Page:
Figure2: Exogenous expression of PRL-1 promotes hepatoma cell migration and invasion.

Figure2: Exogenous expression of PRL-1 promotes hepatoma cell migration and invasion. A and B, PRL-1 and empty vector stably-transfected HCC cell lines were successfully constructed by pMSCV-PIG retrovirus infection. C, Ectopic overexpression of PRL-1 remarkbely enhanced Huh7 cells migration. D, PRL-1 stably-transfected Huh7 and SK-hep1 cells showed significantly higher invasive capacity compared with their respective control cells.

PRL-1 inhibits E-cadherin expression in HCC cell lines and has inverse correlation with E-cadherin expression in HCC tissues

Endothelial-mesenchymal transition (EMT) provides cancer cells with invasive and metastatic properties [20]. We investigated whether PRL-1 may be involved in regulation of EMT in HCC. Expression of E-cadherin was down-regulated after ectopic overexpression of PRL-1 in Huh7 and SK-hep1 cells (Figure 3A). In contrast, silencing PRL-1 expression by small interfering RNA (siRNA) caused a marked increase of E-cadherin mRNA levels in the HepG2 cell line (p<0.05, Figure 3A). Congruent with the RNA data, western blots showed that E-cadherin protein levels decreased after reintroduction of PRL-1 in Huh7 and SK-hep1 cell lines, and knockdown of PRL-1 expression caused a marked enhancement of E-cadherin protein level in Huh7 cells (Figure 4A, B, C). Furthermore, immunofluorescence assay confirmed that forced expression of PRL-1 down-regulated E-cadherin protein level in Huh7 and SK-hep1 HCC cell lines (Figure 3B). Taken together, these results indicate that PRL-1 regulated E-cadherin expression in HCC cells at both the mRNA and protein levels.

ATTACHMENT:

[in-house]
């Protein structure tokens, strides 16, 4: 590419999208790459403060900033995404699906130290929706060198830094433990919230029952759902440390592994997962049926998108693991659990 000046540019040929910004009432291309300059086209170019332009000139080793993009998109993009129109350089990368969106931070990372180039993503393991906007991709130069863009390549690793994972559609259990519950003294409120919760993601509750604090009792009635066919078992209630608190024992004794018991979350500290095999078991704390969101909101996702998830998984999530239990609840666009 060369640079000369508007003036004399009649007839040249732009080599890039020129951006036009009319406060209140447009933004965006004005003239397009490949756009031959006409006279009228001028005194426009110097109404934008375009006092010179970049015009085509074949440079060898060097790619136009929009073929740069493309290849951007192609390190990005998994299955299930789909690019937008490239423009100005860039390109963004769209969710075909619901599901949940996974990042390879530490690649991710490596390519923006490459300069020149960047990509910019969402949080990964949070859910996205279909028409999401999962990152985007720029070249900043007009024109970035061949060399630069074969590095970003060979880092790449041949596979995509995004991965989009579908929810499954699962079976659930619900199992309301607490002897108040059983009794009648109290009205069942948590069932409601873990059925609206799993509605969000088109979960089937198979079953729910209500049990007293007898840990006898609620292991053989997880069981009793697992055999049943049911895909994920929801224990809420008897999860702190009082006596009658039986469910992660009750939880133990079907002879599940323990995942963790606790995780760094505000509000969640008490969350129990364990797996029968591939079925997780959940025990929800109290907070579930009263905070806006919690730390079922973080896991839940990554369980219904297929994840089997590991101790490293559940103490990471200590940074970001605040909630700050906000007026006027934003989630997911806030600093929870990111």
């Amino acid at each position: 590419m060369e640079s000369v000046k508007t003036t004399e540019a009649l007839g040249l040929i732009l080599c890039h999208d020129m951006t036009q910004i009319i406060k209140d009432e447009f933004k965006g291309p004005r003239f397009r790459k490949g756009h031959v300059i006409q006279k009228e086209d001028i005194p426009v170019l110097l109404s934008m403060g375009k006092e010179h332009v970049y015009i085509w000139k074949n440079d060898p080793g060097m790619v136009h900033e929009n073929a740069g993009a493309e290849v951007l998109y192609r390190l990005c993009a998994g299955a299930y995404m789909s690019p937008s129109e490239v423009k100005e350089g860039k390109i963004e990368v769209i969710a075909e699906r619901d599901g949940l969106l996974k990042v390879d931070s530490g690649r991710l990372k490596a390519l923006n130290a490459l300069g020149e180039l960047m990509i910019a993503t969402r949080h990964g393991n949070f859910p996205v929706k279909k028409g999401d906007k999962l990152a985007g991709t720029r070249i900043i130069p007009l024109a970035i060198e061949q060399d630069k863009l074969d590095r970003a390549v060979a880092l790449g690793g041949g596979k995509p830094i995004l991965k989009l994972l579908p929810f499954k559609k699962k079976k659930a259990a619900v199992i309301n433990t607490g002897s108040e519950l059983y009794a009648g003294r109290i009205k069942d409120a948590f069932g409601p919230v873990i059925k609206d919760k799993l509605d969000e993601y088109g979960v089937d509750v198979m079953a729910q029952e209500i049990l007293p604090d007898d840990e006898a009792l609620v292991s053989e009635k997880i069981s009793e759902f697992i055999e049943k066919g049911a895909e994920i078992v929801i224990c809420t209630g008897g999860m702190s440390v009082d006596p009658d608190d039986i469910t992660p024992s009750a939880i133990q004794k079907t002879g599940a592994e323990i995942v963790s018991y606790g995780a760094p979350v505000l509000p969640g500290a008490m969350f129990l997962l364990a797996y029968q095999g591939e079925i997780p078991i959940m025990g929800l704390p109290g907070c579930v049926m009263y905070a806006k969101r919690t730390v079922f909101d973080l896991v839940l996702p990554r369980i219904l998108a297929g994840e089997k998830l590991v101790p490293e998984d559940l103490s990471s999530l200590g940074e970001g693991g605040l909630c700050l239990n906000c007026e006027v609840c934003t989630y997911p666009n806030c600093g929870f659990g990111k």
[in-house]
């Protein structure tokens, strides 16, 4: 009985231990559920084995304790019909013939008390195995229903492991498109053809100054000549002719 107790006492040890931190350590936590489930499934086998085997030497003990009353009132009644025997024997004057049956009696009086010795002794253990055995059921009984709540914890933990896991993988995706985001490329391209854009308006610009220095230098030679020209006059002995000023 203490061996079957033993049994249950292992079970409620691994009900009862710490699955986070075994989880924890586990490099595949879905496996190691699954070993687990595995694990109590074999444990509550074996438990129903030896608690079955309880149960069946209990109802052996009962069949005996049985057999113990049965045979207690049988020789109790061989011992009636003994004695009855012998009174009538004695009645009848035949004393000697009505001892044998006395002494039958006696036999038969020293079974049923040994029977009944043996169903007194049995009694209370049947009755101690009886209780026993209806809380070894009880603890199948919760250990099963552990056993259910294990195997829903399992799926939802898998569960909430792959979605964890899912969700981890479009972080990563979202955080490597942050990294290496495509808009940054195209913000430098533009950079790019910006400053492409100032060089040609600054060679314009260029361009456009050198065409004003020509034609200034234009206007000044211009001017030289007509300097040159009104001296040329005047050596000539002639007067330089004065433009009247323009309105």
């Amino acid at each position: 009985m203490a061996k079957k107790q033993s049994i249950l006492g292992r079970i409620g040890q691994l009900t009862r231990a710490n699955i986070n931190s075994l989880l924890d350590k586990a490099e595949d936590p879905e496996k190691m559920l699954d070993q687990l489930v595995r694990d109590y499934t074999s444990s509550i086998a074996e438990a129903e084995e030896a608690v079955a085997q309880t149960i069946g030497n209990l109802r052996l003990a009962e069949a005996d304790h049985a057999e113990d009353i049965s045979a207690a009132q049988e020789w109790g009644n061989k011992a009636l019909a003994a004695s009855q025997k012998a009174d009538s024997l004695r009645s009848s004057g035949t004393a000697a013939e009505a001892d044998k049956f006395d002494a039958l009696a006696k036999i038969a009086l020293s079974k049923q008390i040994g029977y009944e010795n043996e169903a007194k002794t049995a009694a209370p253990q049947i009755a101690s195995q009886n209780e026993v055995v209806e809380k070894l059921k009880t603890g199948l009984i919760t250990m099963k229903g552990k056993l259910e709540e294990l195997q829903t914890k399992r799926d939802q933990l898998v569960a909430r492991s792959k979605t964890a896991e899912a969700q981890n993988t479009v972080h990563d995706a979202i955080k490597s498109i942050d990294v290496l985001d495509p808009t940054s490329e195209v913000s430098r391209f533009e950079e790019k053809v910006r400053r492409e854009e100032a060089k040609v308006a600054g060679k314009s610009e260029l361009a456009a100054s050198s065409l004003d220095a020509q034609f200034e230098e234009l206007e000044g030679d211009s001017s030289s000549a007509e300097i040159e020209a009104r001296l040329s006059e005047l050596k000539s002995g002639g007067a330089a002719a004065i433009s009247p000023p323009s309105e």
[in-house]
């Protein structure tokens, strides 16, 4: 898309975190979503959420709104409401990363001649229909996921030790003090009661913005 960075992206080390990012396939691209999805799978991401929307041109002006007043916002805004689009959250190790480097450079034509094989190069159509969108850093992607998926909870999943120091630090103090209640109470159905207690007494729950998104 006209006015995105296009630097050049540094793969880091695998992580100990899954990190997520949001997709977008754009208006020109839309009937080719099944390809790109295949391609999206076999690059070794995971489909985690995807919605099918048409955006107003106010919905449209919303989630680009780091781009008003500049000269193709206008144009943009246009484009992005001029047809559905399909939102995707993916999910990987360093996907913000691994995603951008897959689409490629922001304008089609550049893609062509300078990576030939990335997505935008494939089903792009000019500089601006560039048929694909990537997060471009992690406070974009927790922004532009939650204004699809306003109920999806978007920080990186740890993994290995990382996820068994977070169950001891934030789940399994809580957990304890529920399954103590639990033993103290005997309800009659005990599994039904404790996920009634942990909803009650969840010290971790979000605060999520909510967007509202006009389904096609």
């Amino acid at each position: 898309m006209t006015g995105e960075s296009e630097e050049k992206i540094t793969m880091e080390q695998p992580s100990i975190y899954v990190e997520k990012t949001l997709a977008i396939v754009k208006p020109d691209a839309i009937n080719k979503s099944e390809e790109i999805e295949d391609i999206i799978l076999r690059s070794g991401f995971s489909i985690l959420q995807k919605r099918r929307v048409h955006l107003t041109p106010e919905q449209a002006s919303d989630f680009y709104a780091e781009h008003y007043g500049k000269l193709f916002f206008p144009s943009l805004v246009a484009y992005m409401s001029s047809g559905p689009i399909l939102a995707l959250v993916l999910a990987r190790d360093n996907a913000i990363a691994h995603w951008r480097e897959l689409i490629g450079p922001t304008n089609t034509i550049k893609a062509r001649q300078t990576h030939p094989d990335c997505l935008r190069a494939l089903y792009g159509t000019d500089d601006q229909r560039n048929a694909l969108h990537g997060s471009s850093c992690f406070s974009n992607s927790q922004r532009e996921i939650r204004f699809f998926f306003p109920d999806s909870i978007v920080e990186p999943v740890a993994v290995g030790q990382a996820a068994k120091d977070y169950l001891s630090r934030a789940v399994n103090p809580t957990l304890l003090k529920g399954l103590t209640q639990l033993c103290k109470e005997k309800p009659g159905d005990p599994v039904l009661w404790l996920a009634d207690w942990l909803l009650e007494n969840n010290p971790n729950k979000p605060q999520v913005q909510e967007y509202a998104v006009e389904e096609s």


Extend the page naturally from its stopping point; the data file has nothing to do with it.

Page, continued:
The relationship between PRL-1 and E-cadherin expression was further evaluated by IHC in 167 clinical HCC samples. A total of 83% (90/109) of HCC samples with high PRL-1 expression level displayed low E-cadherin expression. Likewise, 44% (17/39) of cases with high level of E-cadherin had low expression level of PRL-1. Correlation analysis found that a significant negative correlation existed between expression of PRL-1 and E-cadherin in HCC [p=0.002 (Spearman&#x2019;s rho test), Figure 3C]. Representative case No.64 showed high PRL-1 and low E-cadherin expression levels; and vice versa was noted in case No.54. Taken together, these results suggest that PRL-1 regulates the expression of E-cadherin in HCC.